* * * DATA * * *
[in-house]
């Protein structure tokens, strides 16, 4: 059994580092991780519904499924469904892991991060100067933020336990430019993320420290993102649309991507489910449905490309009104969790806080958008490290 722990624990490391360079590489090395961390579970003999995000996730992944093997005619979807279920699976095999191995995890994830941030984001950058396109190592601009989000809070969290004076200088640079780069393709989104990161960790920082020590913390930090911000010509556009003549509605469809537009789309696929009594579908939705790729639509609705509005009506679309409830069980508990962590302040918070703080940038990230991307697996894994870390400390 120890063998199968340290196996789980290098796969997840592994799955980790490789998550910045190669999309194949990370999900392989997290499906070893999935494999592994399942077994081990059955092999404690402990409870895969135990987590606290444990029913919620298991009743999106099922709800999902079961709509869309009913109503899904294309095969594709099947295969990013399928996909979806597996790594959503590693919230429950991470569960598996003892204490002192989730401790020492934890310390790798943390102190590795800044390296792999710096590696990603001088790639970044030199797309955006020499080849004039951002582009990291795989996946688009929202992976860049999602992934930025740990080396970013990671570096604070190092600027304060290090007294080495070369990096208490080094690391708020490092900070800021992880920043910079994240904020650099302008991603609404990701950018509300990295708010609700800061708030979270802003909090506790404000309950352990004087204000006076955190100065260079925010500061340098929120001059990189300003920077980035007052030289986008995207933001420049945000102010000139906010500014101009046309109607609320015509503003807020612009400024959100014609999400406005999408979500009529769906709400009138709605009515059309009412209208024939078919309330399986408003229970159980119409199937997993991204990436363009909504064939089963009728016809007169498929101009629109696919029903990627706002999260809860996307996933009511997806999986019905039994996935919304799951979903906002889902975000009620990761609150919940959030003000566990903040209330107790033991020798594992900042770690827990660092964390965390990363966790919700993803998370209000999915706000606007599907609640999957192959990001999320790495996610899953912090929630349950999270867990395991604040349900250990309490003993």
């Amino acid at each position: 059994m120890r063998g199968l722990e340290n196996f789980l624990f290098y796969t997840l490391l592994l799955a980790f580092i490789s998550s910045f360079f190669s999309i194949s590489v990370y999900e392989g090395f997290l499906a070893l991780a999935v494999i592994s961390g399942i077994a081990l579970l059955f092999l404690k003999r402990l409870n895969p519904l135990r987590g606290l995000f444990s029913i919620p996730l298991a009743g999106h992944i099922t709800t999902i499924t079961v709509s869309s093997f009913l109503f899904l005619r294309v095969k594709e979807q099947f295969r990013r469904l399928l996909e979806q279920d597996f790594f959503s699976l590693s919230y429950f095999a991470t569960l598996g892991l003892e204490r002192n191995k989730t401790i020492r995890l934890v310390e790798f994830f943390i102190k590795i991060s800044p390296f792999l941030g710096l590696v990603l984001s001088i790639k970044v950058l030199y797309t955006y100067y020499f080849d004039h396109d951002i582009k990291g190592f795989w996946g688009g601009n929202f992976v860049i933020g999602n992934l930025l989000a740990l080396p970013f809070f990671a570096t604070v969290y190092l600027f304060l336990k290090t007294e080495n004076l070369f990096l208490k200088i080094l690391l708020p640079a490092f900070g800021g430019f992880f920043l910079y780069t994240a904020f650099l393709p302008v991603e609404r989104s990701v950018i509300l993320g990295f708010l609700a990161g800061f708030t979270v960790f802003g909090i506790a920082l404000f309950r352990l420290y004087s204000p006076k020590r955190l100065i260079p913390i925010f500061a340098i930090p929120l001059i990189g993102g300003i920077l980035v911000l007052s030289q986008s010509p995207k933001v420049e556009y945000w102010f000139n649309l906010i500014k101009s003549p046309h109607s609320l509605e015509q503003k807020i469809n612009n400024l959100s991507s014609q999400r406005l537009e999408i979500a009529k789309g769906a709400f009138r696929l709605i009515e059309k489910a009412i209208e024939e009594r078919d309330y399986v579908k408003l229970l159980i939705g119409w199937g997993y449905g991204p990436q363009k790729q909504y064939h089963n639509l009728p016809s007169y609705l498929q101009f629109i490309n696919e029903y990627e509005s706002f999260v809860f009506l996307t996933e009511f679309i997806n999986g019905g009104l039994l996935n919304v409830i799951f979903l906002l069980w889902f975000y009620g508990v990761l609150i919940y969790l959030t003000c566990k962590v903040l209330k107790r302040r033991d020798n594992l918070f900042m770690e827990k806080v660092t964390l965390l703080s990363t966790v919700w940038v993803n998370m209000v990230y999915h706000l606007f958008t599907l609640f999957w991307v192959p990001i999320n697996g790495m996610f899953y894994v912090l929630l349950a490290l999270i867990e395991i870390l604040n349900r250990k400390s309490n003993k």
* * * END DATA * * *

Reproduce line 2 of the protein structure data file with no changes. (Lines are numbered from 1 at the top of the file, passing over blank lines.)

């Protein structure tokens, strides 16, 4: 059994580092991780519904499924469904892991991060100067933020336990430019993320420290993102649309991507489910449905490309009104969790806080958008490290 722990624990490391360079590489090395961390579970003999995000996730992944093997005619979807279920699976095999191995995890994830941030984001950058396109190592601009989000809070969290004076200088640079780069393709989104990161960790920082020590913390930090911000010509556009003549509605469809537009789309696929009594579908939705790729639509609705509005009506679309409830069980508990962590302040918070703080940038990230991307697996894994870390400390 120890063998199968340290196996789980290098796969997840592994799955980790490789998550910045190669999309194949990370999900392989997290499906070893999935494999592994399942077994081990059955092999404690402990409870895969135990987590606290444990029913919620298991009743999106099922709800999902079961709509869309009913109503899904294309095969594709099947295969990013399928996909979806597996790594959503590693919230429950991470569960598996003892204490002192989730401790020492934890310390790798943390102190590795800044390296792999710096590696990603001088790639970044030199797309955006020499080849004039951002582009990291795989996946688009929202992976860049999602992934930025740990080396970013990671570096604070190092600027304060290090007294080495070369990096208490080094690391708020490092900070800021992880920043910079994240904020650099302008991603609404990701950018509300990295708010609700800061708030979270802003909090506790404000309950352990004087204000006076955190100065260079925010500061340098929120001059990189300003920077980035007052030289986008995207933001420049945000102010000139906010500014101009046309109607609320015509503003807020612009400024959100014609999400406005999408979500009529769906709400009138709605009515059309009412209208024939078919309330399986408003229970159980119409199937997993991204990436363009909504064939089963009728016809007169498929101009629109696919029903990627706002999260809860996307996933009511997806999986019905039994996935919304799951979903906002889902975000009620990761609150919940959030003000566990903040209330107790033991020798594992900042770690827990660092964390965390990363966790919700993803998370209000999915706000606007599907609640999957192959990001999320790495996610899953912090929630349950999270867990395991604040349900250990309490003993």